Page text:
While Obama did not explicitly promise to veto a unilateral Palestinian UN statehood resolution, he said that going to the UN instead of reaching a deal with Israel “does not serve the interests of the Palestinian people, it will not achieve their stated goal of achieving a Palestinian state. And the United States will continue to make that argument both in the United Nations and in our various meetings around the world.”
Obama made the comments during a press conference in the UK with British Prime Minister David Cameron, and Israeli hopes to prevent the Palestinians from going to the UN—or from being sufficiently successful if they do—will likely hinge on the USA’s ability to convince European states from supporting the Palestinian resolution. While Obama is sharing some of his concerns about the matter while abroad, it is unclear if he is explicitly urging others to veto the UN resolution.
The UN Security Council is the only body capable of enacting a legally binding Palestinian statehood recognition, and the US and UK are two of the five nations that have veto power in the Council. In light of that, it appears the Palestinians most viable move would be to seek a non-binding resolution from the UN General Assembly—in which there are no veto powers—to recognize a Palestinian state and then attempt to use that symbolic political momentum to pressure Israel into concessions. Therefore, the political weight of European support could be significant.
So far, at least some in Europe are non-committal about how they will vote on a Palestinian UN statehood resolution, including Cameron, the UK leader. During the press conference with Obama, Cameron said regarding the Palestinian UN matter that “as for Britain, we don’t believe the time for making a decision about the UN resolution—there isn’t even one there at the moment—is right yet. We want to discuss this within the European Union and try and maximize the leverage and pressure that the European Union can bring, frankly, on both sides to get this vital process moving.”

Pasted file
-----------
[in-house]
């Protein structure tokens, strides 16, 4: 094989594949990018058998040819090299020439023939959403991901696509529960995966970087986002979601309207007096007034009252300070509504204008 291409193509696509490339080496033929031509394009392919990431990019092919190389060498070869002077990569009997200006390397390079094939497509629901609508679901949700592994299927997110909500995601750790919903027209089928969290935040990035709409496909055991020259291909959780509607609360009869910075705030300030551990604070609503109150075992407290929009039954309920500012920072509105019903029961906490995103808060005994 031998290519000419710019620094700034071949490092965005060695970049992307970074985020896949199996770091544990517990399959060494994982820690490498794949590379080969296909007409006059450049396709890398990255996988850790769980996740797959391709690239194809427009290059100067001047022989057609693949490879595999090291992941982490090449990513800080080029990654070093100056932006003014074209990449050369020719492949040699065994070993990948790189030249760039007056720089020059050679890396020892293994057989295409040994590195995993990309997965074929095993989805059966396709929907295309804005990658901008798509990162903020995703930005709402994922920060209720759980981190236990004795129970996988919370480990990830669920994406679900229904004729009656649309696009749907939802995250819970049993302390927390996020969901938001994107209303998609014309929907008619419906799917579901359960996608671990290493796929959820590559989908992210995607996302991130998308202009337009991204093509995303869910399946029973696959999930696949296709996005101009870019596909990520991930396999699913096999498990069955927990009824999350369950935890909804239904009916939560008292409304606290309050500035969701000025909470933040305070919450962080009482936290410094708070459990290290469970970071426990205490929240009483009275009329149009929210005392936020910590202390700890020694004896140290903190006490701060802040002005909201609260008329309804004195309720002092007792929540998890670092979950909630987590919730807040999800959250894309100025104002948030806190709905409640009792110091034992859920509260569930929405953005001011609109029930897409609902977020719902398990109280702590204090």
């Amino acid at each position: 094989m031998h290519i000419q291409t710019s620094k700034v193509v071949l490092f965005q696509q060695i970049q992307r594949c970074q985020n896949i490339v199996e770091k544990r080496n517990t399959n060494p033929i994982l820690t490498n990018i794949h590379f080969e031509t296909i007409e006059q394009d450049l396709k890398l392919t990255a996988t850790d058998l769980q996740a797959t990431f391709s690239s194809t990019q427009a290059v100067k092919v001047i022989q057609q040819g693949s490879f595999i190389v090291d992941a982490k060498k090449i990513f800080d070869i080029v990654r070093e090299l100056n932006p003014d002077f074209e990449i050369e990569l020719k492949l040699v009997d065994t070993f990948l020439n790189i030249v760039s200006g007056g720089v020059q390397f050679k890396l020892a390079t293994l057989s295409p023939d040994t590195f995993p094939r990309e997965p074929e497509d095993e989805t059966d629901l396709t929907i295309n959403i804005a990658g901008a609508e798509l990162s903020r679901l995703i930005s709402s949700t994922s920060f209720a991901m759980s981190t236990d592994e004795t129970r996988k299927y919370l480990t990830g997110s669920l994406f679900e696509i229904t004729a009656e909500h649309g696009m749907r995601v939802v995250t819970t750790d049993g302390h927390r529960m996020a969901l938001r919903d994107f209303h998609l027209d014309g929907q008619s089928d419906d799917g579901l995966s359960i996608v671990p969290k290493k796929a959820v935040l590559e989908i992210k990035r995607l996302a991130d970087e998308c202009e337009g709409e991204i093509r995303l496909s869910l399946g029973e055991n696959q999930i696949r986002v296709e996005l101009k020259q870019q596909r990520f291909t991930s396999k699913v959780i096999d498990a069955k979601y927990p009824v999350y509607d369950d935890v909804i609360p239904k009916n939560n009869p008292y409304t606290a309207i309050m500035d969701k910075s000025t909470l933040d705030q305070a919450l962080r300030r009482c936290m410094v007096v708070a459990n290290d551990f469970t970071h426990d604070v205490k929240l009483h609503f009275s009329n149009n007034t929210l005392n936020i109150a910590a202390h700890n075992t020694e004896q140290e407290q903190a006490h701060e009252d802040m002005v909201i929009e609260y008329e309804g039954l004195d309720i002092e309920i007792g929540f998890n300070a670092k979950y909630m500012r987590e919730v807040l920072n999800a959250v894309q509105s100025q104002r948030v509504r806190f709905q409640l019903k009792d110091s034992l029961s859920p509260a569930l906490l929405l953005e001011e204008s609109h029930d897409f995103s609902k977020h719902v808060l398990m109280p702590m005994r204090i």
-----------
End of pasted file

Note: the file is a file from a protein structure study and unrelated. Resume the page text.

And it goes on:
The peace process has been suspended since last year, when the Palestinians halted talks following the end of Israel’s ten-month settlement construction freeze in the West Bank. Since then, Israel has repeatedly called for more talks, while the Palestinians have refused unless their preconditions are met.
While Cameron apparently believes that using the UN as a threat can convince the Israelis to make more compromises, it remains to be seen if it is in fact helping to drive the Palestinians from the bargaining table in a quest for even more concessions.
Despite his openness to supporting the UN resolution recognizing Palestinian statehood, Cameron said that Obama “is entirely right that in the end the Palestinian state will only come about if the Palestinians and the Israelis can agree to it coming about. That is the vital process that has to take place.”
Posted on May 26, 2011
Source: (By Joshua Spurlock, BFP Israel Mosaic Radio, May 25, 2011)
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